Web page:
The other day Jon Stewart had Jim Cramer of mad money on his show (watch it here, its chilling)*** and called him out on some shady hedge fund stuff that he used to do. He also called him out on his shruggist attitude and sensationalist approach on his TV show where he knows his advice is often on the 'pretend market' (which is explained perfectly by Jon on the show).
I hope that mixing economics and skepticism will catch on soon - it is uncharted territory in the skeptical community. Skeptics on the whole know a fair amount about religion, natural science, psychology, medicine, literature, and philosophy. However, I think that skeptics have yet to truly add business and economics to their repertoire. I certainly do not blame skeptics for this, if anything economics is an extremely convoluted and often esoteric field.
The recent events that lead to the crash is such a great example of why this is the case (that is, why skepticism ought to begin lending their critical thinking to these areas). Not to mention the Bernie Madoff tens of billions of dollars ponzi scheme that was just revealed. Anyway, there are so many intricacies that make up the 'markets' and thus many places for experts to take advantage. Also, when it comes to big investments that make your life better off - such as buying a home - many people are nearly clueless as to what is going on (its not every day you buy a house, unless of course you're a lender or an agent). Unethical people use this asymmetry of information to their advantage every day - one example of this was the predatory lending and ridiculous leveraging going on in the sub prime markets that contributed to the crisis.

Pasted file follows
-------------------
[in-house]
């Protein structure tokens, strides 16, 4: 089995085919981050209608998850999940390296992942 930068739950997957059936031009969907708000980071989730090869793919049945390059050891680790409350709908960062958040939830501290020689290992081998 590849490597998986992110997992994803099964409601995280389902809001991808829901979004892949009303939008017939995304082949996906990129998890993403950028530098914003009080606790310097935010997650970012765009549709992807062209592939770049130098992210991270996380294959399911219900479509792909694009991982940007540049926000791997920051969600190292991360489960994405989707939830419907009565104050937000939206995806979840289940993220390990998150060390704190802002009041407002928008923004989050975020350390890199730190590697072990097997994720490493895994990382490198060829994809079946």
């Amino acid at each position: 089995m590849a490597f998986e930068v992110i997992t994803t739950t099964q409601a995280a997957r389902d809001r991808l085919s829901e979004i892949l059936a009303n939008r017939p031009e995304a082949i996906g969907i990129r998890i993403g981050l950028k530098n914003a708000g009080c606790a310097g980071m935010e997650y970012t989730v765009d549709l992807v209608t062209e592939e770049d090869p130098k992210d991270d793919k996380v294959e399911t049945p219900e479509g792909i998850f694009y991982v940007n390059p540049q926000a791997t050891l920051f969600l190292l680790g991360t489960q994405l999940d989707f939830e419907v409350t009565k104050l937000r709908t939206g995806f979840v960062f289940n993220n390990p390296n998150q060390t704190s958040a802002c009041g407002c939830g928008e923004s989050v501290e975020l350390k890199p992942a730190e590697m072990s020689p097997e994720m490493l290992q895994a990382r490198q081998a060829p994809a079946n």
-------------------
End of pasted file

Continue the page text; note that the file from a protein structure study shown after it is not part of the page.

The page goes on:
I hope to make more posts that directly link economics to skepticism and business to skepticism as well as include this in the podcosts. Like I said before, skeptics usually know a lot about science and so on - and to continue fleshing out a well rounded base of knowledge and understanding is essential to inquiry and critical thinking.
***As a side note, the 35:1 leveraging mentioned in the video above is the ratio of debt to equity in an investment. For example, someone wants to buy a home for $360,000, and they only have $10,000 to pay as a down payment - if the bank approves this, then the debt:equity is $350,000:$10,000, which simplified is 35:1. This higher this ratio, the riskier the investment. The rule of thumb (without considering income for now) is to have a 10% down payment. So to use the example again, the down payment recommended is $36,000. Thus, the debt:equity would be $324,000:$36,000, which simplified is 9:1 (MUCH better).
If you have any questions about this economic or financial stuff, just write them below and I'll field them as they come. Other than that, I'd also like to know what you think about extending skepticism to the areas it usually does not touch - such as economics.